In my own work, I am able to exercise integrity largely because I don’t need more income than I have. With my writing I want to find an audience, reach them with my ideas, and influence people to live virtuously and effectively. Yes, it would be nice to earn money if I can get it without giving up the main purpose of my efforts, to offer good ideas to people. I plan to continue my work as long as I find it worthwhile, while looking for an audience that shares my values, people inclined to hear what I have to say. My efforts will be in the intersection of my interests and the interests of a selected public. My purpose includes forgoing dullness and being interesting and entertaining as much as I am able.
As a computer scientist, my decision is clear cut. I want to make discoveries in artificial intelligence. I don’t have to please people in this area; I just need to succeed in making my algorithms work. If the mathematics works, then my associates and I can turn the algorithms into applications to benefit the world, as Larry Page and Sergei Bryn did with Google.
I may not achieve a success like Google, but that is not important; integrity means doing what is virtuous whatever the outcome may be. Integrity is the queen of virtues. It embodies all other virtues because integrity is obedience to a code of ethics. A person of integrity adopts sound principles in living and habitually follows these principles, not easily swayed from them by personal desires or outside influences and pressures.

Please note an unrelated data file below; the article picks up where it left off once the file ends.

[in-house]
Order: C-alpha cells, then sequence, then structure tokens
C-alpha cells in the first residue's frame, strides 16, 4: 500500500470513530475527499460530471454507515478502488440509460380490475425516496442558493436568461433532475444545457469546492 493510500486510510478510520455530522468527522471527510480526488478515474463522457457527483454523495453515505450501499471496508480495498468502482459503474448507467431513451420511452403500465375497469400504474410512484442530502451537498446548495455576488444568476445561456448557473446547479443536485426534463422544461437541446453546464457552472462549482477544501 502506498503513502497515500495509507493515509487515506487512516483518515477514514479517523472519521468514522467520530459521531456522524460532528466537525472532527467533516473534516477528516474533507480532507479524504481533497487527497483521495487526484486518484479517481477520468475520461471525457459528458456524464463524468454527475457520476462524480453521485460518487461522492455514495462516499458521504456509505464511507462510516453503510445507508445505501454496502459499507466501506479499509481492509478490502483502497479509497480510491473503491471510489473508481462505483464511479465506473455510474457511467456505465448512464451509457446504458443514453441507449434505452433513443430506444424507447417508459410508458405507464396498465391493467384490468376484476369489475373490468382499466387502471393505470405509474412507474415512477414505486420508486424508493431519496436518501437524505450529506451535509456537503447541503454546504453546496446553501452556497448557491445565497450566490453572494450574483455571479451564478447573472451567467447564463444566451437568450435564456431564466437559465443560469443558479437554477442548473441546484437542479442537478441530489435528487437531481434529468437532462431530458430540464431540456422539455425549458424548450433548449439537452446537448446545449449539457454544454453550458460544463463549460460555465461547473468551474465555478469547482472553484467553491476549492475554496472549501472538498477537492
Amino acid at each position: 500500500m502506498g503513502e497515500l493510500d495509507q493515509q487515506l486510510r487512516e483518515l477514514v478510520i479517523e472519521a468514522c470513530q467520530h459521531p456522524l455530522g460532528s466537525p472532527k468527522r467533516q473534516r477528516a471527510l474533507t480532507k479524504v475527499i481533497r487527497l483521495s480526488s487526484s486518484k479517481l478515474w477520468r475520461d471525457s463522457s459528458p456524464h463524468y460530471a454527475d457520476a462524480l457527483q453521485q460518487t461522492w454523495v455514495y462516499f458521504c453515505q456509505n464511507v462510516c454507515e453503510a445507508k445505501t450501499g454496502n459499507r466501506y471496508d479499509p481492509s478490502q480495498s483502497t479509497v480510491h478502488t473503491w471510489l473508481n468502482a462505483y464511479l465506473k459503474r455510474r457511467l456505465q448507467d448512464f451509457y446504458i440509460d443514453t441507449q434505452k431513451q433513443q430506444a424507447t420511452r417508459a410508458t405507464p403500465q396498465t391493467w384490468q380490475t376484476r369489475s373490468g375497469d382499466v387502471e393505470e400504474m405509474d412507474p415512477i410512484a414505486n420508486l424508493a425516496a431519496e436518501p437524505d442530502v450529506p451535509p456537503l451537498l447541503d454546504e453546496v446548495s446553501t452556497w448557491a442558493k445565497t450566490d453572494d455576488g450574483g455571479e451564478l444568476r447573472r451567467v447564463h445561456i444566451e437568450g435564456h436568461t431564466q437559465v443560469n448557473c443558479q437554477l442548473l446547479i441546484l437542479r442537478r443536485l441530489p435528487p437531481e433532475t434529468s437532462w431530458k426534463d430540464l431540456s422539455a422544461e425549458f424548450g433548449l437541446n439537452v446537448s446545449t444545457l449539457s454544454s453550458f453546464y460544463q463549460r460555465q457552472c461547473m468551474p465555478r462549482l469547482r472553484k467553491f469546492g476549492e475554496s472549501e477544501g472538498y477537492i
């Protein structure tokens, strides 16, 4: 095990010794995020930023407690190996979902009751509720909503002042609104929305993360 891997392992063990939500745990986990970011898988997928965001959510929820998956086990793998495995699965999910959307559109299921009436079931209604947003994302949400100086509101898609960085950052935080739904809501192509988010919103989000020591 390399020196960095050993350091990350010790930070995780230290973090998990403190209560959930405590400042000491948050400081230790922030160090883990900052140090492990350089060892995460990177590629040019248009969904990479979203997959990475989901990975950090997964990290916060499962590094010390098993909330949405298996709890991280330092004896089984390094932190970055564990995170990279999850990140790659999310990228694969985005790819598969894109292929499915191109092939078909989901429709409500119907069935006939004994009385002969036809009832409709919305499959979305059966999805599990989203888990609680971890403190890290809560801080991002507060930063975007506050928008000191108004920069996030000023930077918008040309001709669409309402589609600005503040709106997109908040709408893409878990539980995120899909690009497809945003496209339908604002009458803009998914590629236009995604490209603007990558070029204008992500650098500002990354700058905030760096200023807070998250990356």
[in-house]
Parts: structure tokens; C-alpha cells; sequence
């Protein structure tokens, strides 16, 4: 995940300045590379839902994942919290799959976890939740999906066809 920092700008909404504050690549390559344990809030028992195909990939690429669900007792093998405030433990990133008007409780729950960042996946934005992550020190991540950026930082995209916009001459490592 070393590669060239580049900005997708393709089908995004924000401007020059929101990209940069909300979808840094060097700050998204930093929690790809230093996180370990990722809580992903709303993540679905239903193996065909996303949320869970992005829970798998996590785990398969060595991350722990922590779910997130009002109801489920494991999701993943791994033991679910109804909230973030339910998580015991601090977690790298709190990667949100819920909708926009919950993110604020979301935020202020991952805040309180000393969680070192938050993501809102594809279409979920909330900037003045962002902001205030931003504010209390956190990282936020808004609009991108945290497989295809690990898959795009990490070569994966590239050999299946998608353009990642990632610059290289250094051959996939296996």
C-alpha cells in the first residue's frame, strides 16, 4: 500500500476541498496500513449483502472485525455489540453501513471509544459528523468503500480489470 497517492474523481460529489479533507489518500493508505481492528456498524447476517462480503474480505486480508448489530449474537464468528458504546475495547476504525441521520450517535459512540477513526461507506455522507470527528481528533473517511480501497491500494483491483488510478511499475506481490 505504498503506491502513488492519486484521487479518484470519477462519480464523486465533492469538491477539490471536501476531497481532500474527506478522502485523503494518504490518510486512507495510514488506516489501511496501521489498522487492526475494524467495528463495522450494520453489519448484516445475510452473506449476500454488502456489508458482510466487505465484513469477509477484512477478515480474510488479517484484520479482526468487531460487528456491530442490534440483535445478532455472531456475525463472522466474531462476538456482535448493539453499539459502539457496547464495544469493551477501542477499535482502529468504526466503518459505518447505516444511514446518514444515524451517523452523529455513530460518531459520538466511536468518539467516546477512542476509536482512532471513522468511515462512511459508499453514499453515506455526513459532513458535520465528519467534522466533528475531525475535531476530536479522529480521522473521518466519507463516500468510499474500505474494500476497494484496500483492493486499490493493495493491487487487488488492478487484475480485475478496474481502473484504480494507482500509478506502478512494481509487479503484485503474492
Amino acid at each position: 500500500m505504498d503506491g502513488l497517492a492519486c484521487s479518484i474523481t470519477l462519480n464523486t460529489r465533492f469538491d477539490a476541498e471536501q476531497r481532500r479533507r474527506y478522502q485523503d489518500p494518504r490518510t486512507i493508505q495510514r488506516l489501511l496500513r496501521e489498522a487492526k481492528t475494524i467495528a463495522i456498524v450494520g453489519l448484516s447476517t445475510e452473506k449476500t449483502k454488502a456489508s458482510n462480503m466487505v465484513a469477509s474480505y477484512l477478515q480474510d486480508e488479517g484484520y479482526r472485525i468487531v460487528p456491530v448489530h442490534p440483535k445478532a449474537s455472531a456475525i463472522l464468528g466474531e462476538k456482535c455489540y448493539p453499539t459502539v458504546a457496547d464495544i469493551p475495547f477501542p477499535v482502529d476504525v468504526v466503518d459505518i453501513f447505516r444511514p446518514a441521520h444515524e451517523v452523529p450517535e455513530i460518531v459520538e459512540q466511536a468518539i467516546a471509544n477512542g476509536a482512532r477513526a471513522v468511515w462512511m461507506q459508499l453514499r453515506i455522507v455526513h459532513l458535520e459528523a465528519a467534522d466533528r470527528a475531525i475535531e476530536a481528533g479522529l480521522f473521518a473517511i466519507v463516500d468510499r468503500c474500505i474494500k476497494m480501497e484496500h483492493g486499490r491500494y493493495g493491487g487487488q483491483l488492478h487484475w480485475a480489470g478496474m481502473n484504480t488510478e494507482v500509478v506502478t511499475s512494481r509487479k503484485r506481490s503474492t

Certainly, being ahead of your time in fashion or people’s understanding will not make you popular. Vincent van Gogh was an uncompromising artist following his own vision. He sold only a few paintings in his lifetime to buy art materials. His brother Theodore supported Vincent and collected the artist’s paintings in an attic, to be valued in future for many millions of dollars each.
A fictional case in point was Howard Roark, loosely based on Frank Lloyd Wright, in Ayn Rand’s novel The Fountainhead. Roark was steadfast in his professional principles as a creative modern architect. In the end, after many trials and tribulations at the hands of powerful mediocrities, Roark is publicly vindicated and successful with the help of other principled people.
Heroic stances are fine, but how do we establish the validity of the rules, the ethics, the values, or the ideals we have assumed and on which we base our integrity? Ultimately, all values are derived from the need for survival, of self, family, community, species, and ecosystem. Religious extremists who kill themselves or others for their notion of God clearly have not assumed the right values; such people have no genuine integrity.